One of the big marketing desires of most companies is to have their content go viral. It is a question I am regularly asked about by both clients and social media followers.
While having content that goes viral may increase sales and branding, it should still be only one aspect of your marketing campaign. It is not the ultimate outcome that many companies dream of and envision. Unless you’ve gone viral because of an Oprah Winfrey endorsement, your fame is only fleeting except in very rare instances.
We see this in the real world when as the result of some situation, a person is thrust into the spotlight and lands on the news, a reality show or even late night television. Two weeks later, they are again unknown.
Similarly, in the online world, if an article posting goes viral, it will help brand the author as an industry leader and possibly an expert in his/her field. Whether or not this translates into additional immediate sales is questionable. Most likely, the most notable result will be an immediate increase in the number of followers. However, along with this increase are increased expectations. The author must continue to provide outstanding content or else he will rapidly lose a significant number of his followers. By making extensive use of social media and enhancing communications with these original and new followers, he can help ensure a high retention rate while remaining in front of them.
It is therefore extremely important to have a marketing plan in place that is able to take advantage of this viral effect. Even if your postings don’t go viral, utilizing an effective social marketing plan will greatly enhance its reach and elicited response.
In 1997 – prior to the onset of social media, I developed a product, PC Mirror (that I still sell). It was featured on the Microsoft home page, the front page of The Westchester Section of the Sunday New York Times and in many other publications. The next day, we received a huge increase in our number of sales. That surge lasted one week. This short-lived response emphasizes one of the key differences between traditional advertising and publicity and social media: staying power. Social media provides the platforms and tools to remain in front of your audience.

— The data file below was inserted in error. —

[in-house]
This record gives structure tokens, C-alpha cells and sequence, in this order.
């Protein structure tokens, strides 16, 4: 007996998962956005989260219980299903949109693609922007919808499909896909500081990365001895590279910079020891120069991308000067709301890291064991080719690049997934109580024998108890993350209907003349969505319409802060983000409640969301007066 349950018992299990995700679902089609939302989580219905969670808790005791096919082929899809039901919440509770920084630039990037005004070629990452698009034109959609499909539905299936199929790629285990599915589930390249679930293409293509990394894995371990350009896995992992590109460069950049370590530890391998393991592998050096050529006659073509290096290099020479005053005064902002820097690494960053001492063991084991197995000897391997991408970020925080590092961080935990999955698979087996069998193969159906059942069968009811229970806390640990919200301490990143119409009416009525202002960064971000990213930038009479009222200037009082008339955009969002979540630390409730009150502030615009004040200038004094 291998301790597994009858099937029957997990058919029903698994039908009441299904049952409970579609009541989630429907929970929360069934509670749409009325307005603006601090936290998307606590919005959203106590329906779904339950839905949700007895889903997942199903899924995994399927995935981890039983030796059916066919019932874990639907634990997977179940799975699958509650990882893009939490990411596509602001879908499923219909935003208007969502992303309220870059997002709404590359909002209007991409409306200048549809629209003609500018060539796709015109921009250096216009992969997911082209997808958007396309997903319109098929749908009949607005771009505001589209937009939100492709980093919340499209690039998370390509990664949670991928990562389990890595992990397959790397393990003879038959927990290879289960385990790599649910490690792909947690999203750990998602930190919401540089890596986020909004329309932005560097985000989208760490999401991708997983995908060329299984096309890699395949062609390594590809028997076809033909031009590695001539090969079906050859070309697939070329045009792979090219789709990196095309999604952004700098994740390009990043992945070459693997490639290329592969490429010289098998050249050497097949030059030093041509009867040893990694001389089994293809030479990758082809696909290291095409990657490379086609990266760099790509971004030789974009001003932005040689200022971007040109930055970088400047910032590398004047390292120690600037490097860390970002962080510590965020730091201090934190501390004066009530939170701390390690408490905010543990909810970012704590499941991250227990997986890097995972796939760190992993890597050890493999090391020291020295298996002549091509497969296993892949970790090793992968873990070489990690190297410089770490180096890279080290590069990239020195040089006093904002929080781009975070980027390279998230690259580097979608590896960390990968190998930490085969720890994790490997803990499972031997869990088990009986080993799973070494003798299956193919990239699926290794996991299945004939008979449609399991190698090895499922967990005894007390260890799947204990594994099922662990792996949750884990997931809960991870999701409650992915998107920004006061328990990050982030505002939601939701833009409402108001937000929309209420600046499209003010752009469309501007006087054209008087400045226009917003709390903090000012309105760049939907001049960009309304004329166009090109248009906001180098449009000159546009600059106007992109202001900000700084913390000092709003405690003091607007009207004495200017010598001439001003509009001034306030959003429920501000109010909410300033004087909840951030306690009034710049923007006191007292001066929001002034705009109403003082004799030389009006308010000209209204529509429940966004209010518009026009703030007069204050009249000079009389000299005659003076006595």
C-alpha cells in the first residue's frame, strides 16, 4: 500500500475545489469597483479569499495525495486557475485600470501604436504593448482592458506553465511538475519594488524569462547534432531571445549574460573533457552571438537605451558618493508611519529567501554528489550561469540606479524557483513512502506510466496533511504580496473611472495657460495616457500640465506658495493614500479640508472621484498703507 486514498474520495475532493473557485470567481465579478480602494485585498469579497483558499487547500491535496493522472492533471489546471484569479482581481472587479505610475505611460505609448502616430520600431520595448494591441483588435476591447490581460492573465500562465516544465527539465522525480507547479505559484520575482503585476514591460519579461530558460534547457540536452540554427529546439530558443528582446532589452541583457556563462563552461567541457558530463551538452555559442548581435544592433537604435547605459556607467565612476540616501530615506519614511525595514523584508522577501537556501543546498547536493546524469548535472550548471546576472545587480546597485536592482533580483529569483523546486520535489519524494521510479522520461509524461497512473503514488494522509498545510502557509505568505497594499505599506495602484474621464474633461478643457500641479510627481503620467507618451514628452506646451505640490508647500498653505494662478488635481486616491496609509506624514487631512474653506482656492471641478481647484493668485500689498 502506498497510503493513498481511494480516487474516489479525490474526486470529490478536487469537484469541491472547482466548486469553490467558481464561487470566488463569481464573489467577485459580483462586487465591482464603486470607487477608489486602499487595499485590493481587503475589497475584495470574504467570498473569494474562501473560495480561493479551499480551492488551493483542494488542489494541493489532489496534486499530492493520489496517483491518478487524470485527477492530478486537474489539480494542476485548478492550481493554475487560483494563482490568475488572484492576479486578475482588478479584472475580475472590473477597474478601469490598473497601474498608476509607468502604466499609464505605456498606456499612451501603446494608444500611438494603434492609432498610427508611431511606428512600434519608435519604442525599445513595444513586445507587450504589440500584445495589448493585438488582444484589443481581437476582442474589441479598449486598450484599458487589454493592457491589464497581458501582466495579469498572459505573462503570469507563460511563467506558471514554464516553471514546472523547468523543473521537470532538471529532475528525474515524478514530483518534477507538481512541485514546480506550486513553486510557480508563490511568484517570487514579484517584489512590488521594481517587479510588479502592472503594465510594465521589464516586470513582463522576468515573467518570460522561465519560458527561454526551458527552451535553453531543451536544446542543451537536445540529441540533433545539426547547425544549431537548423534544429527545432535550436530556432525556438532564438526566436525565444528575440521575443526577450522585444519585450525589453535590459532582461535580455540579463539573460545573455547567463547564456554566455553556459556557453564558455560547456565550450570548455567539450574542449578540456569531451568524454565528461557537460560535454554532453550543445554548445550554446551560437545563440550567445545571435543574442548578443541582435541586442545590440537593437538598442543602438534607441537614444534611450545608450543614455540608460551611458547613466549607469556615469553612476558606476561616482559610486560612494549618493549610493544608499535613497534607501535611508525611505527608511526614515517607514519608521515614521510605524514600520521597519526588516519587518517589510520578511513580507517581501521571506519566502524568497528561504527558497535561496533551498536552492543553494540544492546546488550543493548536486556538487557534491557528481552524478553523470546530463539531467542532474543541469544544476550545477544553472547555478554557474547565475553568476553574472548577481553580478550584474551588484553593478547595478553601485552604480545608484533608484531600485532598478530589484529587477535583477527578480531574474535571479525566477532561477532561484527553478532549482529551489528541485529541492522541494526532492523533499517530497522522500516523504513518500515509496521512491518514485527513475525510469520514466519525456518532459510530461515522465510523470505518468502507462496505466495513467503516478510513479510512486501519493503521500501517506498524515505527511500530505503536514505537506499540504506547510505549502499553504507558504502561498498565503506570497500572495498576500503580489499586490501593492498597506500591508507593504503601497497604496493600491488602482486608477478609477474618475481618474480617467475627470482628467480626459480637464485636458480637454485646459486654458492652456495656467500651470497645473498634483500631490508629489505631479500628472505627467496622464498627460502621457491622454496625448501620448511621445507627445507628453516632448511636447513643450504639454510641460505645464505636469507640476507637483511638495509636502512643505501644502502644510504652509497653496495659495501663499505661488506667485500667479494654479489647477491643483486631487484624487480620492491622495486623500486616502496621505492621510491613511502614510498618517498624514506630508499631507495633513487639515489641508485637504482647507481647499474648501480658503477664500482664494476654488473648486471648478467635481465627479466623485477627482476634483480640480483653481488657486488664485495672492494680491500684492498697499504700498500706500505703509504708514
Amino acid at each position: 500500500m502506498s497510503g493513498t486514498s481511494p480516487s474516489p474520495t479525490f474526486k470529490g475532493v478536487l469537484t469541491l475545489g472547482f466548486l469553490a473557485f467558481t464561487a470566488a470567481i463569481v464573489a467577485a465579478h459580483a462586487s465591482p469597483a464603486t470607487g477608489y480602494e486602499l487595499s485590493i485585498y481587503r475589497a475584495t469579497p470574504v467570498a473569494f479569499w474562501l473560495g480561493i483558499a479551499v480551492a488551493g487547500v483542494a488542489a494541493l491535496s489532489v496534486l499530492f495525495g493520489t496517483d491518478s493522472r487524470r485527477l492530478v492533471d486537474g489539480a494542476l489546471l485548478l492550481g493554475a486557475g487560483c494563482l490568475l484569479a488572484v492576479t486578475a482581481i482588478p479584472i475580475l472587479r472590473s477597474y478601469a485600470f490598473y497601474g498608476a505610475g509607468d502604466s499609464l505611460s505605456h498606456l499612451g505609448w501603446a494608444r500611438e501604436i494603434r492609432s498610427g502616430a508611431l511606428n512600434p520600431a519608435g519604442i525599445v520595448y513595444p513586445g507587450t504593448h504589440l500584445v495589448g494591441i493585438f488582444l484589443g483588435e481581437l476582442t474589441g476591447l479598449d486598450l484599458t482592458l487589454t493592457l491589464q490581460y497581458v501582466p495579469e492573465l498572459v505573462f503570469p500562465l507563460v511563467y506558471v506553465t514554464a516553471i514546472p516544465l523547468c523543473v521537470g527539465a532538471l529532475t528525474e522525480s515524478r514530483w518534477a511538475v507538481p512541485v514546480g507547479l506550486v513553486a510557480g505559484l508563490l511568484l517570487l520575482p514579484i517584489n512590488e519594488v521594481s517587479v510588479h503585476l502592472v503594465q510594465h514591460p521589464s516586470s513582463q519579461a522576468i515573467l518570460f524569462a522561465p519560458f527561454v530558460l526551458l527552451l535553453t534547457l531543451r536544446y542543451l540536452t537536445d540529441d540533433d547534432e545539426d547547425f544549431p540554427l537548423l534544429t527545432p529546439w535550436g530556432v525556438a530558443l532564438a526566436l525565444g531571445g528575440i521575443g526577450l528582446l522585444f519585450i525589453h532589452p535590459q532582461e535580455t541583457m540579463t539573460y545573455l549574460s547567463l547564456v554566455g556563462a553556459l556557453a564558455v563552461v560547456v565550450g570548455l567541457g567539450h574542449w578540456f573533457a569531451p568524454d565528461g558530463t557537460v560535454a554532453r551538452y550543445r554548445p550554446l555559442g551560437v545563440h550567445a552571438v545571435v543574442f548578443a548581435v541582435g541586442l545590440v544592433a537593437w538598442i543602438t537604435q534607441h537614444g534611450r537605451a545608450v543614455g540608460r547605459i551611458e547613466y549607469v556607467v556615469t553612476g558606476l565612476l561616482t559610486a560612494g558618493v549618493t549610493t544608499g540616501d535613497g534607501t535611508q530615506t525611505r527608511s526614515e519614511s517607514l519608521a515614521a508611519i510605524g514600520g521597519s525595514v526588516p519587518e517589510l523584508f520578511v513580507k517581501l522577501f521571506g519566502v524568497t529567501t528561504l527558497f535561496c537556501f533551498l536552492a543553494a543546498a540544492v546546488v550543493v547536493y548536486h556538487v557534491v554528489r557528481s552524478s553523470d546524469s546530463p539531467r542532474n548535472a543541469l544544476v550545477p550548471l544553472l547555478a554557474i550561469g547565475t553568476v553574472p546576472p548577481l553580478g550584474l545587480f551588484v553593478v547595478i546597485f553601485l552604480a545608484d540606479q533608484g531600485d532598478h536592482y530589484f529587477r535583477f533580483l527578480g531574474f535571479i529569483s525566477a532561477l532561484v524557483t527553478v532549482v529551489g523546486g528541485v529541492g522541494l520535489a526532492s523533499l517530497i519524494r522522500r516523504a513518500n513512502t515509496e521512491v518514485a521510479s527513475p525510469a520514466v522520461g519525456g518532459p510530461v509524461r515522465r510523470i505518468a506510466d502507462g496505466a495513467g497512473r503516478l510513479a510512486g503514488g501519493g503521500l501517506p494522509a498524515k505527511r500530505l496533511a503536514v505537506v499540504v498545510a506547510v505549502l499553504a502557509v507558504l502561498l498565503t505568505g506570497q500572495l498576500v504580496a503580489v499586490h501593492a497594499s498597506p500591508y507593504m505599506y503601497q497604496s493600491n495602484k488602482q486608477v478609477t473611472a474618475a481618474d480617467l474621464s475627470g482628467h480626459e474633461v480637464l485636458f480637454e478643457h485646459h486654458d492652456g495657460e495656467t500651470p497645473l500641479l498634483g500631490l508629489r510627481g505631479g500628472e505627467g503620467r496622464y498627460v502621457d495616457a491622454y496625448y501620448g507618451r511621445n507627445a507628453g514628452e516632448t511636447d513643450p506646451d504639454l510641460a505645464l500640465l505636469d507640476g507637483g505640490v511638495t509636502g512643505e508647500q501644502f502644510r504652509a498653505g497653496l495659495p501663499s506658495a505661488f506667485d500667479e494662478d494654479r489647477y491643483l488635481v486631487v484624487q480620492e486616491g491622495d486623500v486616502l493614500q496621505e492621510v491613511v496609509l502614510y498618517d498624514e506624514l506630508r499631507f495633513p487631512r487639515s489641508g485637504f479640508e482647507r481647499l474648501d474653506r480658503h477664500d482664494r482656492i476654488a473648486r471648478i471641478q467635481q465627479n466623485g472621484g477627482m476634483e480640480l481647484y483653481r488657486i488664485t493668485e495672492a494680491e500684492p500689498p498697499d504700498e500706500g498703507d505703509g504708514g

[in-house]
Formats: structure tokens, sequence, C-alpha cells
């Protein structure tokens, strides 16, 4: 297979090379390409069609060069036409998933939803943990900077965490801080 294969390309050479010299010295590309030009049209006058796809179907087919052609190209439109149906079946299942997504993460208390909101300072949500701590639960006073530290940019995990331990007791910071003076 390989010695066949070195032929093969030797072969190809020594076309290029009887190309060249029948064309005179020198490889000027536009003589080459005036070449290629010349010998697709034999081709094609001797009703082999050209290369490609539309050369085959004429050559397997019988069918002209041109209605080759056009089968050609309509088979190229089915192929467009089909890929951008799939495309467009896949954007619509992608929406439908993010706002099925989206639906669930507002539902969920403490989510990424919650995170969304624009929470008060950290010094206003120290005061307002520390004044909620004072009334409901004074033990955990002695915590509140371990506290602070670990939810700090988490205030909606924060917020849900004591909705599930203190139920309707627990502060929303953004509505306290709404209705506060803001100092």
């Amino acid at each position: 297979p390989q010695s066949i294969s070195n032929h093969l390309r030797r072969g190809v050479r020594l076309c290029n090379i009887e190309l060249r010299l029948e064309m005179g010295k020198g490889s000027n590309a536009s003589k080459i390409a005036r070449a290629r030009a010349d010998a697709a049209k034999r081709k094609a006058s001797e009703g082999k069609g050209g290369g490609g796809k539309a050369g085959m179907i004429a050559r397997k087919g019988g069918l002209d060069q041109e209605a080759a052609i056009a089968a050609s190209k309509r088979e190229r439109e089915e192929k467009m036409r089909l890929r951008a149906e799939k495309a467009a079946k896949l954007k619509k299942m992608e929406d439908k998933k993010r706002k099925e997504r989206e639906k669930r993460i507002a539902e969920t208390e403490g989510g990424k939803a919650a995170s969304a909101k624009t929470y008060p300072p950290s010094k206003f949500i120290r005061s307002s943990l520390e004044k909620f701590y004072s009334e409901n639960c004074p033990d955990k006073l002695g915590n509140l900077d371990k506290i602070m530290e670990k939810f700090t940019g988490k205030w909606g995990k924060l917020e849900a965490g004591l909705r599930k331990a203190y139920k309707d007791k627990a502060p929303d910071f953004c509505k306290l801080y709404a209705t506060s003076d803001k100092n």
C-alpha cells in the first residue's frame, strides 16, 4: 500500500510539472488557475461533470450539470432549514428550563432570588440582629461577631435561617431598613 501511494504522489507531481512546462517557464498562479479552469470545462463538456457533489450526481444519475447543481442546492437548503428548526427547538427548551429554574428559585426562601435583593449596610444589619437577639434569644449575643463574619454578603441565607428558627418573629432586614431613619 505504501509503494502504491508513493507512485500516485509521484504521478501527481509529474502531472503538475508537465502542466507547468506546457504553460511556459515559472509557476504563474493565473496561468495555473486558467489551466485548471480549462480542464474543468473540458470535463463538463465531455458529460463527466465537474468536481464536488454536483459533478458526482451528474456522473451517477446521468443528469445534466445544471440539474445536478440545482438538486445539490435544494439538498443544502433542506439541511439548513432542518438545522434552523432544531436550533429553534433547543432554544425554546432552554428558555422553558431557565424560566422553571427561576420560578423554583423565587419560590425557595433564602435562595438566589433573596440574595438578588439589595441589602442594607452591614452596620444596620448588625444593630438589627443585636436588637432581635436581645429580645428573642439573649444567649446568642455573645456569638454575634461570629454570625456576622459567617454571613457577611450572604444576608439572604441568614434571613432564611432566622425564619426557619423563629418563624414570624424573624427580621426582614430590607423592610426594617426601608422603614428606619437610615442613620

In today’s world, companies are constantly striving to use social media to improve branding, customer relationships, sales and a host of other activities. They are seeking a way that will enable them to stand out and differentiate themselves from their competition.
Having a post that goes viral may temporarily help them achieve that goal. Be warned, however, that it can also backfire. In 2006, Sony got caught promoting one of their videos within a viral campaign by using “superficial facades shielding mouthpieces for the corporation.” This generated such an online uproar that Sony was forced to apologize. It is unknown, however, whether the uproar from this campaign led to increased sales.
Viral campaign tips
• Include something unusual, something people don’t expect. Graphics and videos help, but they still must be sufficiently unique in order for people to take notice and then want to discuss them with their friends and followers. Incidentally, if you’re doing a video, music significantly helps.
• Provide something new or different. This could include something unique, inspiring, or funny. Eliciting emotional reactions from your audience can also trigger a viral campaign. It doesn’t necessarily have to be a positive response such as to some pictures of animals, either. Look at the recent reaction to Congressman Akin’s comment on “legitimate rape,” for example.
• Offer great content, particularly when it can easily help a wide variety of businesses or is highly relevant to a red-hot topic. Do not sell.
• Make it easy to share. (This is obvious.)
I believe that the majority of content that goes viral is accidental. There is just so much information being posted daily that to expect any one item – particularly if it’s not outrageous or wildly appealing, to go viral is wistful thinking. Using any of the tips listed above will certainly increase your chances of having your posting go viral but remember that this reaction is short-lived and one whose effect you must continue to reference in future postings and marketing campaigns.
Bruce Newman is the president of wwWebevents.com, a division of The Productivity Institute L.L.C. in Carmel. He is a social media guru and a specialist on webinar creation and promotion. He can be reached at firstname.lastname@example.org.